While the burgeoning Chinese language program provided the foundation for establishing the OU Confucius Institute, another crucial requirement was the number and type of available opportunities for strengthening ties between the University of Oklahoma and China. Perhaps the most well known is "Journey to China," a summer program in which 25 to 35 students experience four weeks in four different locations.
"The Journey to China program has given OU a presence and identity in China," explains Paul B. Bell Jr., dean of the OU College of Arts and Sciences and vice provost for instruction. "Many universities send students abroad with their own faculty, so the primary interactions are between English-speaking faculty and English-speaking students. They’re in a cultural cocoon. We immerse our students in Chinese culture and the local community—they live in Chinese dormitories with Chinese students and are instructed by Chinese faculty."
Josh Woodward, who took the Journey to China in summer 2005, is one of more than 150 students who have participated in the program in its nine-year history.
"We started in Xi’an, the ancient capital of China, where we learned ‘survival Mandarin’ and got some basic history of and orientation to the culture," says Woodward, who graduated summa cum laude from OU in May 2006 with a double major in economics and marketing and currently is employed in the University’s Honors College Leadership Center and the Center for the Creation of Economic Wealth.
The group then traveled south to Kunming, where they studied environmental, economic and cultural issues, followed by a week at Beijing University, where the curriculum focused on politics. "It was especially fun for me to see Beijing because one of my OU Cousins (international student friendship program) lives there, and I was able to meet his family," says Woodward. "It was incredible to be able to see him in his own environment after he’d seen me and my family in ours."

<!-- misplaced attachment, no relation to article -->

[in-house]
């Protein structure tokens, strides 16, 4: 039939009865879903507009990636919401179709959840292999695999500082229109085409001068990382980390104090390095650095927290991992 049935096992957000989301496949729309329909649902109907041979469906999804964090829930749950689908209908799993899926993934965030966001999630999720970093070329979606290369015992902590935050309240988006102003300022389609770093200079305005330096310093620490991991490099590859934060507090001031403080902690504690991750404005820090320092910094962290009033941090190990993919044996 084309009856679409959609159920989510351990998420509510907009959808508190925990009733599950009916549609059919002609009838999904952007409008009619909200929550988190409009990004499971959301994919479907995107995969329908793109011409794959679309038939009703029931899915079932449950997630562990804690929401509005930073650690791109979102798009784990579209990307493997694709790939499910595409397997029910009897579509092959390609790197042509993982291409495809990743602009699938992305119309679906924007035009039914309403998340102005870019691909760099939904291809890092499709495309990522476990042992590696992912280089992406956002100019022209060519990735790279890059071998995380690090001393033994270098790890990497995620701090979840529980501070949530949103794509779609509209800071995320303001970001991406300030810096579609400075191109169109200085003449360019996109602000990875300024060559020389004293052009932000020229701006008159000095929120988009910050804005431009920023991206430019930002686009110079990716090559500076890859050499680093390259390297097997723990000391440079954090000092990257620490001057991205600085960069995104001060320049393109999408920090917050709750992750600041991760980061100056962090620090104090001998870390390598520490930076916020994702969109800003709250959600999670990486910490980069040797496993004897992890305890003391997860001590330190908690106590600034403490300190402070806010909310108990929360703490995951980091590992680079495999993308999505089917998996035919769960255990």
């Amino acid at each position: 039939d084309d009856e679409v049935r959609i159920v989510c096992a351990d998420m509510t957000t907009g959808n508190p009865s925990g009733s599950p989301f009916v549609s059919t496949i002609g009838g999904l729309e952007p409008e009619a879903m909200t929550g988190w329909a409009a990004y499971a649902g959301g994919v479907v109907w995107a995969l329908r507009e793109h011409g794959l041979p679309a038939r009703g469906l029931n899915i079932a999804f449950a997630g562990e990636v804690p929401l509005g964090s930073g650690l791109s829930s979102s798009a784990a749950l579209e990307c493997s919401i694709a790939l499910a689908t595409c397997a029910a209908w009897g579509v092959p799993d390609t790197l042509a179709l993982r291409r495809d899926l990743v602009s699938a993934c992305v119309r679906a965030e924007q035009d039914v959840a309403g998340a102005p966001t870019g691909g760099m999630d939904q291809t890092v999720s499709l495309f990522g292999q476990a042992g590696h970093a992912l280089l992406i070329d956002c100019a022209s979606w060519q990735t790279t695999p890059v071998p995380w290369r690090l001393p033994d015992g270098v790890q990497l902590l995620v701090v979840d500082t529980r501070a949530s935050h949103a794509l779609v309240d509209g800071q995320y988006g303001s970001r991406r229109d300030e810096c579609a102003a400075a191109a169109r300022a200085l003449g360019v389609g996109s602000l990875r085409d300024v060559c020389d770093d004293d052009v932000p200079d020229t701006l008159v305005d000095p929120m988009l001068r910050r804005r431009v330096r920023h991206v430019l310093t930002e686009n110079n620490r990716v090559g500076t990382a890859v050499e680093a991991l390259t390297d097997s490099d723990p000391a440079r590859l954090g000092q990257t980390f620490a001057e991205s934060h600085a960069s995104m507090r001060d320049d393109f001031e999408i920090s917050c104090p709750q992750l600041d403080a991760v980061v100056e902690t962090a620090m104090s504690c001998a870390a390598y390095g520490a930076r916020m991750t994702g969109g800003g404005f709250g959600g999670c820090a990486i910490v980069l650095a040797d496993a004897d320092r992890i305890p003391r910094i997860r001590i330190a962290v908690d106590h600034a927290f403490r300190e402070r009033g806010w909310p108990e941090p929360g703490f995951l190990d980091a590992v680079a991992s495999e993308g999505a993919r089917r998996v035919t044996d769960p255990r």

The last leg of the memorable trip was in Shanghai, the country’s commercial center. "We learned about foreign investment in China, emerging markets and economic development," Woodward recalls. "In Shanghai, they’re finishing a skyscraper every fourth day. Twenty years ago there were fewer than 20 in the city; now there are 4,000. Half the world’s concrete was poured in China last year. They run out of metal scaffolding all the time and start strapping bamboo together to continue the process."
Lesser known than Journey to China but just as life changing, is a two-week summer course called Chinese Architecture.
Caroline Cochran, an OU alumna who earned bachelor’s degrees in mechanical engineering and economics with honors in 2006, was one of roughly 20 students who took the course this past summer. The experience, she says, was way beyond what she had anticipated.
"I’ve been to Europe several times and to Honduras, so I’ve traveled quite a bit. But the non-Western culture really is something very foreign to us," explains Cochran, who works alongside Woodward as Internship Program administrator for the Center for the Creation of Economic Wealth. "At the time I went to China, I happened to be reading [German philosopher Friedrich] Nietzsche’s Beyond Good and Evil, in which he wrote about the Eastern idea of not getting beyond black and white, right and wrong. It’s an interesting philosophy, but in China I saw the people living it. They have a different way of life, a different way of doing things. Reading it at that time really heightened the whole China experience for me.
"I’ve already told a lot of people that they really need to go to China," she adds, "and I hope to return some day."
—Debra Levy Martinelli